The need for a new approach to lending is largely the result of two seismic, mutually reinforcing developments: (i) technology went from a narrow sector to transforming, and being embedded in, whole industries; and (ii) sustained, sizeable investments have created scalable market leaders.
As such, technology is a misnomer: no longer a defined sector but rather encompassing several “traditional” industries. Is e-commerce really a separate industry or a crucial distribution channel in retail? Is proptech not the incorporation of tech innovation and the resulting business models into the real estate sector?
Further, investments in tech in Europe have gone through a profound change over the past five years. Per Dealroom, $113.7 billion of VC funding has been invested in European tech in 2021, more than double the amount invested in 2020 or 2019. There have been more than 100 $100 million-plus rounds last year in Fintech and SaaS, with transportation not far behind. Over 320 European tech companies reached $1 billion-plus valuations in 2021 and a further 26 reached the decacorn status ($10 billion-plus).
Importantly, Europe is no longer dominated by one or two hubs: unicorns emerged in 28 countries and 98 cities. Further reinforcing the entrepreneurial activity and investment flows across Europe is the recycling of exits proceeds, with capital and talent increasingly staying in the local ecosystems. A total of $275 billion in exits via M&A, IPOs, direct listings and SPACs in Europe in 2021 created multiple growth engines across Europe. The “work from anywhere revolution” is only enhancing this trend.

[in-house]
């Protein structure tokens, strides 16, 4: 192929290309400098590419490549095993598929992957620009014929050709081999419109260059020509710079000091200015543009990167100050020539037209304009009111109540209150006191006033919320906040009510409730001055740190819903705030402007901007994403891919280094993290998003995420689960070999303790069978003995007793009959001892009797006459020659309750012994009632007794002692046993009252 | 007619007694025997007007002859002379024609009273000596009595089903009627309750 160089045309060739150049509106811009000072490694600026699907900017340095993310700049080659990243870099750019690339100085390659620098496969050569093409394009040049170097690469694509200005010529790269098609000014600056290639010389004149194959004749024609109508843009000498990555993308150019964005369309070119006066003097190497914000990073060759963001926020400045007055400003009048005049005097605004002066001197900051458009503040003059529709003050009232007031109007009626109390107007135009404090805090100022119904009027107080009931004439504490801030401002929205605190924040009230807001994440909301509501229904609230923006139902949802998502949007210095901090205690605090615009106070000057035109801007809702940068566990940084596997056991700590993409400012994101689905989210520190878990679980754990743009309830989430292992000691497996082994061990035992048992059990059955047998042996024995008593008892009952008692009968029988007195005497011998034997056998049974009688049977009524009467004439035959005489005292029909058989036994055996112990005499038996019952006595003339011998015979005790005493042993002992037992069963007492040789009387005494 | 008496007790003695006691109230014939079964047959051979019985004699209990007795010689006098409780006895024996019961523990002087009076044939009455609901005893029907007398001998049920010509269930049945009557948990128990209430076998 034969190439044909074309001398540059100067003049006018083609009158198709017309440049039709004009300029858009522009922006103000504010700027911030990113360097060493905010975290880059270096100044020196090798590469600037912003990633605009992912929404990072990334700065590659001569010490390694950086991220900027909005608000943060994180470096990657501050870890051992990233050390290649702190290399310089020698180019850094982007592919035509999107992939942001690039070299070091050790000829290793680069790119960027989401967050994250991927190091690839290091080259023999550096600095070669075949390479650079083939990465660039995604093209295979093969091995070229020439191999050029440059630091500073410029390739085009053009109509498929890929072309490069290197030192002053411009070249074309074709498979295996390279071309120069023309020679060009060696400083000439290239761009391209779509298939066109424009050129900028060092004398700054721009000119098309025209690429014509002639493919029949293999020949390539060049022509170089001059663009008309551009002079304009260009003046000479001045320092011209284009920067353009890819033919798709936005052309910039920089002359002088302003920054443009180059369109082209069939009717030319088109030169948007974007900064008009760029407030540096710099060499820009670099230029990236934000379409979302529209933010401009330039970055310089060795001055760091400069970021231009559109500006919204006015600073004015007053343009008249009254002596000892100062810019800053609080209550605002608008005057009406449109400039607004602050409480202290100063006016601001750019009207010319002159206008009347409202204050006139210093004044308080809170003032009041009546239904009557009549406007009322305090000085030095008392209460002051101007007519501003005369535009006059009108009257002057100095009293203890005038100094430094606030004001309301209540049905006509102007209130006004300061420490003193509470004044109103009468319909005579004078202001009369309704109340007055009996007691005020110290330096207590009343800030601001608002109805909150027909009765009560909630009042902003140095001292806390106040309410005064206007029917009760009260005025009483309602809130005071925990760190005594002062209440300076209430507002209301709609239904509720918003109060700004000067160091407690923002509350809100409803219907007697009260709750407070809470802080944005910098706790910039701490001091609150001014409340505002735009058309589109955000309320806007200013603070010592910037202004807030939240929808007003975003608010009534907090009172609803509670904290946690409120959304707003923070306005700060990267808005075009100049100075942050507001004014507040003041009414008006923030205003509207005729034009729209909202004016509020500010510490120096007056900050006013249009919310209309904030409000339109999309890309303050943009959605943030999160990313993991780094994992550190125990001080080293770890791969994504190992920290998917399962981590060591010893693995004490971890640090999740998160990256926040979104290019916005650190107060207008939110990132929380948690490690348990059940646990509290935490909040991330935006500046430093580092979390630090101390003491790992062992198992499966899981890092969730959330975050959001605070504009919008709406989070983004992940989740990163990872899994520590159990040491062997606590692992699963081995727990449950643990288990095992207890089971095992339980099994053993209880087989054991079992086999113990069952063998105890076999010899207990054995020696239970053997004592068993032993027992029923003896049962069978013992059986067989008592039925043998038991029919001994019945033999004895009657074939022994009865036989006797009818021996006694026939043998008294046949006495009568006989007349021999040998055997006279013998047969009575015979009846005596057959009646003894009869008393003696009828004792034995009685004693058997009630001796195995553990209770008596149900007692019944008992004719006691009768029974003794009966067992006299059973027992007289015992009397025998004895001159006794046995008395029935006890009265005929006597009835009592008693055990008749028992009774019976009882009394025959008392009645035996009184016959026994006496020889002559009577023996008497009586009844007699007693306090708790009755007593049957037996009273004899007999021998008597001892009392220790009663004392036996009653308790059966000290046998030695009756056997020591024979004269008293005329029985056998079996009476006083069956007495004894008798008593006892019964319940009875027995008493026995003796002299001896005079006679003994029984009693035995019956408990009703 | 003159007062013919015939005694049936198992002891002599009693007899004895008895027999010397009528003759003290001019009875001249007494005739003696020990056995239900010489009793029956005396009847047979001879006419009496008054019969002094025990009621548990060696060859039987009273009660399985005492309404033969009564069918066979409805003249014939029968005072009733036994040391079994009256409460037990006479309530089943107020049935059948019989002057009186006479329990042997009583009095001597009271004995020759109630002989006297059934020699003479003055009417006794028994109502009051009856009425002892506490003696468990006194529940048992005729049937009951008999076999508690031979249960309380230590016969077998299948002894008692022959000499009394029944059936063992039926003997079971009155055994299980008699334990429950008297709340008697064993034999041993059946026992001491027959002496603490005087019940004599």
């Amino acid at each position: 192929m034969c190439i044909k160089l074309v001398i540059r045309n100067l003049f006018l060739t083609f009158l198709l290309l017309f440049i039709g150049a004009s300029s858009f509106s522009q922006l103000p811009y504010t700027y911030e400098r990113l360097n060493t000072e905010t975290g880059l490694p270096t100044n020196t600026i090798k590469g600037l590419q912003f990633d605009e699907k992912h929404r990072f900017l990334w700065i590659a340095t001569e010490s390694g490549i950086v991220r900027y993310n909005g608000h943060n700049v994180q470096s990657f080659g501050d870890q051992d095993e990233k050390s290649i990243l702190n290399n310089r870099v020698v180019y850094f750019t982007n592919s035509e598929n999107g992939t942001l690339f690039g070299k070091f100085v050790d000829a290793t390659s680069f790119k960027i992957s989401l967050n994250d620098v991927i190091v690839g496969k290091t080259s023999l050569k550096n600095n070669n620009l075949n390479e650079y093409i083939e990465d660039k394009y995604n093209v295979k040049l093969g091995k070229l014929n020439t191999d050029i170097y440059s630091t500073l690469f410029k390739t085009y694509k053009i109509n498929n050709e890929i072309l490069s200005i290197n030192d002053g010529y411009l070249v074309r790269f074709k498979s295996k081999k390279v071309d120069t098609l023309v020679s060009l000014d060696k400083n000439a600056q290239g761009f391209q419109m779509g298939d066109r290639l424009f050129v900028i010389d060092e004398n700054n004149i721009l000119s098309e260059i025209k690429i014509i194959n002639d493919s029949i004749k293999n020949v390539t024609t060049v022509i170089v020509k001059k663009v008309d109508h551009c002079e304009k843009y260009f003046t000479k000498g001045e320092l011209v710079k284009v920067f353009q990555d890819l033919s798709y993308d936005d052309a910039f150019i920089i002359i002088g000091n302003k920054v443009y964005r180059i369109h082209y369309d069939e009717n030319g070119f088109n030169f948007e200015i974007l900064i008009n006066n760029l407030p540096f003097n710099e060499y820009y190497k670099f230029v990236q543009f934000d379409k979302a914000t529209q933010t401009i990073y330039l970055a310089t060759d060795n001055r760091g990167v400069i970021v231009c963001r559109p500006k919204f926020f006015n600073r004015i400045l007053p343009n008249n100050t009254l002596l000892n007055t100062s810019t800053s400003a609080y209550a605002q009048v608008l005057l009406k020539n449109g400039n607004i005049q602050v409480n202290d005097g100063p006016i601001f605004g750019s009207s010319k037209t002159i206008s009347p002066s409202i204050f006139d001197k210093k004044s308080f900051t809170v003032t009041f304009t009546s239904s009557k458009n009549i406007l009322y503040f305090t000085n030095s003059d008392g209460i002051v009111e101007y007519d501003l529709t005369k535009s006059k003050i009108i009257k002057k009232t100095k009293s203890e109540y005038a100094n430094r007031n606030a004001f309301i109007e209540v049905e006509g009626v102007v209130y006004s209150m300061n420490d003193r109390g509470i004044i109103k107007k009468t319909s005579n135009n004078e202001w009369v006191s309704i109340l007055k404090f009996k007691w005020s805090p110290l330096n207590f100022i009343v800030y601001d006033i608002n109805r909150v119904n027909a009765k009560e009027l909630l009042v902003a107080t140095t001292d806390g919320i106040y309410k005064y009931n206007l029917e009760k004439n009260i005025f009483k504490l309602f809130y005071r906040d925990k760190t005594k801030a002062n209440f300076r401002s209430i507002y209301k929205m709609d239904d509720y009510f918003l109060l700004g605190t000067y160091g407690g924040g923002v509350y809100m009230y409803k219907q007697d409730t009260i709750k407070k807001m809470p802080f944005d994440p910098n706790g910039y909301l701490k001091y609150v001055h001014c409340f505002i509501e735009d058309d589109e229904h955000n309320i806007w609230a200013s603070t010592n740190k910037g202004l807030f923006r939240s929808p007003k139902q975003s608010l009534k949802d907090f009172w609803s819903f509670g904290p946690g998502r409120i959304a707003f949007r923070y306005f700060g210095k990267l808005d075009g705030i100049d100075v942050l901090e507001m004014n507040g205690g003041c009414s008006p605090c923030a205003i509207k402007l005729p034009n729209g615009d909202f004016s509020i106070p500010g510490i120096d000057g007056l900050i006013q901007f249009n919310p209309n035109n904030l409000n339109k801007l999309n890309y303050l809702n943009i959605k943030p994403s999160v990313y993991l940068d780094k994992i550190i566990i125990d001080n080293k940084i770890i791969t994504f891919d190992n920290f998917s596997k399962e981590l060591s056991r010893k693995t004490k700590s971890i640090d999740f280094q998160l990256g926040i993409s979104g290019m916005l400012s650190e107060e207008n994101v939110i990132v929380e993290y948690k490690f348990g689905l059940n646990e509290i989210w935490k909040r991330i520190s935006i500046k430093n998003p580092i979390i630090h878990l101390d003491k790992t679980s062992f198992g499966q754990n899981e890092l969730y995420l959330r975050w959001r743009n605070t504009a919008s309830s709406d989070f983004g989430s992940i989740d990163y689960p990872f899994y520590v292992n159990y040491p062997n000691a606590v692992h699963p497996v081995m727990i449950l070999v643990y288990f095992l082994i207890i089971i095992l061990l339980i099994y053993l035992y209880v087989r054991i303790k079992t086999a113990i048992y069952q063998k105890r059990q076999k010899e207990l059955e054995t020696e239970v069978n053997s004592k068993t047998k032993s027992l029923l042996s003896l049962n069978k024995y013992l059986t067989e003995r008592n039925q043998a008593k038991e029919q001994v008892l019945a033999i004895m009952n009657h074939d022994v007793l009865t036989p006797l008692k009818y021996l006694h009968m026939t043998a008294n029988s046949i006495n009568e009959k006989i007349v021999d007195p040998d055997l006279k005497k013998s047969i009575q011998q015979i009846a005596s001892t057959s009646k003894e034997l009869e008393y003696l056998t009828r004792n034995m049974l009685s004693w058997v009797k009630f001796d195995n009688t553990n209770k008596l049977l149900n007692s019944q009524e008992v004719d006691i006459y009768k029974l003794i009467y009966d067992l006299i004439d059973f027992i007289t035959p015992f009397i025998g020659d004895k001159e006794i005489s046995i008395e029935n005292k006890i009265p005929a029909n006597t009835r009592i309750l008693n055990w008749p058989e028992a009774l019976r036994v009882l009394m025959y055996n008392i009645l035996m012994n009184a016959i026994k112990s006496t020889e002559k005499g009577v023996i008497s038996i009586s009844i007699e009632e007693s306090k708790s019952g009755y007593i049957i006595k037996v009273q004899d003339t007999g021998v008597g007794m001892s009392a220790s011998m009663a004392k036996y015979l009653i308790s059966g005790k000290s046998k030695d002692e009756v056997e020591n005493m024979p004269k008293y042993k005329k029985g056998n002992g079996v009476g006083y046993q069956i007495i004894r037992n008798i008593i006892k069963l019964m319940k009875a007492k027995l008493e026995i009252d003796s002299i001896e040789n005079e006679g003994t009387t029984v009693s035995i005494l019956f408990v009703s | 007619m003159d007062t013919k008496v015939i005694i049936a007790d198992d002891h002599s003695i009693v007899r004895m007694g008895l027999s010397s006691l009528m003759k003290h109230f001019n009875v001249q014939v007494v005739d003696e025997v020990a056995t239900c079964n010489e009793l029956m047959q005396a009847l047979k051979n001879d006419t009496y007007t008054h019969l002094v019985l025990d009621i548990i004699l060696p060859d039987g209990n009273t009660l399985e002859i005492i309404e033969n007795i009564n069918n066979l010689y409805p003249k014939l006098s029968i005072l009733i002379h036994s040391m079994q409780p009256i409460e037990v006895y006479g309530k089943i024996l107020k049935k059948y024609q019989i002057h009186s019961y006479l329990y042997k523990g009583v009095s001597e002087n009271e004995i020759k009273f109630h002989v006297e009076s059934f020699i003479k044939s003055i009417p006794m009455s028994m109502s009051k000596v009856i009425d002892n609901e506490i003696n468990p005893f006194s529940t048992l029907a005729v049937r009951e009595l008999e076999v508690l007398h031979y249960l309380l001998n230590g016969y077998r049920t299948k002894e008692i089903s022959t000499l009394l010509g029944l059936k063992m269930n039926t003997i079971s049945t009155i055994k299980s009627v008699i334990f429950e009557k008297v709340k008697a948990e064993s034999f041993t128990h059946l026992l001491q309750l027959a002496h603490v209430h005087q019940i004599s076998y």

European tech companies are finally attracting top global equity investors, corporate partners and customers. The future is bright: market observers believe Europe has the strongest ever start-up pipeline, on par with the US.
Key real-time data
Data is the fuel of the financial services industry. We believe the following factors will become key differentiating factors for lenders in the future: (i) superior ability to analyse data throughout the investment process; (ii) using such insights to structure transactions and the correct risk mitigating terms; and (iii) delivering a highly customised term sheet to borrowers.